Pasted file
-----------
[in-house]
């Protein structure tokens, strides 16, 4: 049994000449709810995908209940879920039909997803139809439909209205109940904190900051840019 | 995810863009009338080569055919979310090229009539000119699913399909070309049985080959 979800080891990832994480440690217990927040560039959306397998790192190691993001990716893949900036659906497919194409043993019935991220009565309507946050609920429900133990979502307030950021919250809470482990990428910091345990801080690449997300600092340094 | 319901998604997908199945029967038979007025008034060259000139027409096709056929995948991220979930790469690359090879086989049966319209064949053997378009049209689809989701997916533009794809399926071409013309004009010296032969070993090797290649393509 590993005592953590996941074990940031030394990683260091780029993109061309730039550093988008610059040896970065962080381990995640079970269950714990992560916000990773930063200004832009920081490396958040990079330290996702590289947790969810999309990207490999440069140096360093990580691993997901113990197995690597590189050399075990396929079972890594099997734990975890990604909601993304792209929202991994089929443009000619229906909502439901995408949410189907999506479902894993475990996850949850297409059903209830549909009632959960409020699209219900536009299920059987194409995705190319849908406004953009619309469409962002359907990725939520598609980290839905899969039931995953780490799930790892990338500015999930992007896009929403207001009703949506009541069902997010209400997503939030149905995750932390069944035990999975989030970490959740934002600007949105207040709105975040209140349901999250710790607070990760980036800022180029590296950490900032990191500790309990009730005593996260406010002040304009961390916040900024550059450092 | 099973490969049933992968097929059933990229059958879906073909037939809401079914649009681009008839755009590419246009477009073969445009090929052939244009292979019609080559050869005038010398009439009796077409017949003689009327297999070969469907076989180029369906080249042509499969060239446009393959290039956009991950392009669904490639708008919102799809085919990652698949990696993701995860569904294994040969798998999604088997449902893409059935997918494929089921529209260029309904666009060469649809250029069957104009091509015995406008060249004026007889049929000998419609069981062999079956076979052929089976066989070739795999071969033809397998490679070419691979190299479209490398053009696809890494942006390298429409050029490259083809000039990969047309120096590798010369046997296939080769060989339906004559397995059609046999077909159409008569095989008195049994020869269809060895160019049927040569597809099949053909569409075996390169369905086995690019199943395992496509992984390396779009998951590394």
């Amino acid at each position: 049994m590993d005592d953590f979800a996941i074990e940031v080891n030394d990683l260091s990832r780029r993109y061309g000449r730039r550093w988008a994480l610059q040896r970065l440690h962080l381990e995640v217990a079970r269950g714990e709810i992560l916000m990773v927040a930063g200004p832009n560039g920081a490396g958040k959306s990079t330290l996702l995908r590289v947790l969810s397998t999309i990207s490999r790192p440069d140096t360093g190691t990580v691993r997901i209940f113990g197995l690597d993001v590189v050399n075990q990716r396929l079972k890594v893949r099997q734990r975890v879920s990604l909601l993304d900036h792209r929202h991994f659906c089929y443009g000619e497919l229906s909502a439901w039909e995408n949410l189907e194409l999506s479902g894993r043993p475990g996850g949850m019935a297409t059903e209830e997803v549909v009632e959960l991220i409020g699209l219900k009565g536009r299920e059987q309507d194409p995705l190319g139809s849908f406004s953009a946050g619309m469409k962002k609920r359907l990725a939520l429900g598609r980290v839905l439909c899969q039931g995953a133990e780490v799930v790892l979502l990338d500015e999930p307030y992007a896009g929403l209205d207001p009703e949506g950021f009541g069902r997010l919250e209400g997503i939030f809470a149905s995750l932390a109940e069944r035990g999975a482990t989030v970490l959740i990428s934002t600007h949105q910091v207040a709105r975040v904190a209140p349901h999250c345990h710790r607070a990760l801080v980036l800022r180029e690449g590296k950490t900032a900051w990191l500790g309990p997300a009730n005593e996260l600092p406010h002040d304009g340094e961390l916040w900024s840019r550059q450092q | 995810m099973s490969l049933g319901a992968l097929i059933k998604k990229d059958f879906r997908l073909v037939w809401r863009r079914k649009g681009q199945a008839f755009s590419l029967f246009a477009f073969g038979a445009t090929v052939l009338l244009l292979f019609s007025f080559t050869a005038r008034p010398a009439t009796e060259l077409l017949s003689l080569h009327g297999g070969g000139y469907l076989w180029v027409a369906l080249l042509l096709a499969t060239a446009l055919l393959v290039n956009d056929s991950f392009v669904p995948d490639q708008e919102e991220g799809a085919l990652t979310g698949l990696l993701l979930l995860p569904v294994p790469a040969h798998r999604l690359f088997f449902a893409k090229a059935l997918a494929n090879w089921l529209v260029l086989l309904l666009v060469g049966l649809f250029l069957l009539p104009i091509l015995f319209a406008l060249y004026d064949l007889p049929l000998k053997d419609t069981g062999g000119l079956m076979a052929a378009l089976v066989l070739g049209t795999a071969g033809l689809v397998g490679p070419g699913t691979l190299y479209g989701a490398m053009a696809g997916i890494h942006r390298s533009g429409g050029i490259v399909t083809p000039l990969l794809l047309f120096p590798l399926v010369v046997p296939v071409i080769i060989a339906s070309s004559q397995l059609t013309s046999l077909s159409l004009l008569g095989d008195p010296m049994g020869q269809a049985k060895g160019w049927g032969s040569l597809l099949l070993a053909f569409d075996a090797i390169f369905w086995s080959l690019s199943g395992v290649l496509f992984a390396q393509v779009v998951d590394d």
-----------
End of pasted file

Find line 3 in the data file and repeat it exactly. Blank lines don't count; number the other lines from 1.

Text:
């Amino acid at each position: 049994m590993d005592d953590f979800a996941i074990e940031v080891n030394d990683l260091s990832r780029r993109y061309g000449r730039r550093w988008a994480l610059q040896r970065l440690h962080l381990e995640v217990a079970r269950g714990e709810i992560l916000m990773v927040a930063g200004p832009n560039g920081a490396g958040k959306s990079t330290l996702l995908r590289v947790l969810s397998t999309i990207s490999r790192p440069d140096t360093g190691t990580v691993r997901i209940f113990g197995l690597d993001v590189v050399n075990q990716r396929l079972k890594v893949r099997q734990r975890v879920s990604l909601l993304d900036h792209r929202h991994f659906c089929y443009g000619e497919l229906s909502a439901w039909e995408n949410l189907e194409l999506s479902g894993r043993p475990g996850g949850m019935a297409t059903e209830e997803v549909v009632e959960l991220i409020g699209l219900k009565g536009r299920e059987q309507d194409p995705l190319g139809s849908f406004s953009a946050g619309m469409k962002k609920r359907l990725a939520l429900g598609r980290v839905l439909c899969q039931g995953a133990e780490v799930v790892l979502l990338d500015e999930p307030y992007a896009g929403l209205d207001p009703e949506g950021f009541g069902r997010l919250e209400g997503i939030f809470a149905s995750l932390a109940e069944r035990g999975a482990t989030v970490l959740i990428s934002t600007h949105q910091v207040a709105r975040v904190a209140p349901h999250c345990h710790r607070a990760l801080v980036l800022r180029e690449g590296k950490t900032a900051w990191l500790g309990p997300a009730n005593e996260l600092p406010h002040d304009g340094e961390l916040w900024s840019r550059q450092q | 995810m099973s490969l049933g319901a992968l097929i059933k998604k990229d059958f879906r997908l073909v037939w809401r863009r079914k649009g681009q199945a008839f755009s590419l029967f246009a477009f073969g038979a445009t090929v052939l009338l244009l292979f019609s007025f080559t050869a005038r008034p010398a009439t009796e060259l077409l017949s003689l080569h009327g297999g070969g000139y469907l076989w180029v027409a369906l080249l042509l096709a499969t060239a446009l055919l393959v290039n956009d056929s991950f392009v669904p995948d490639q708008e919102e991220g799809a085919l990652t979310g698949l990696l993701l979930l995860p569904v294994p790469a040969h798998r999604l690359f088997f449902a893409k090229a059935l997918a494929n090879w089921l529209v260029l086989l309904l666009v060469g049966l649809f250029l069957l009539p104009i091509l015995f319209a406008l060249y004026d064949l007889p049929l000998k053997d419609t069981g062999g000119l079956m076979a052929a378009l089976v066989l070739g049209t795999a071969g033809l689809v397998g490679p070419g699913t691979l190299y479209g989701a490398m053009a696809g997916i890494h942006r390298s533009g429409g050029i490259v399909t083809p000039l990969l794809l047309f120096p590798l399926v010369v046997p296939v071409i080769i060989a339906s070309s004559q397995l059609t013309s046999l077909s159409l004009l008569g095989d008195p010296m049994g020869q269809a049985k060895g160019w049927g032969s040569l597809l099949l070993a053909f569409d075996a090797i390169f369905w086995s080959l690019s199943g395992v290649l496509f992984a390396q393509v779009v998951d590394d």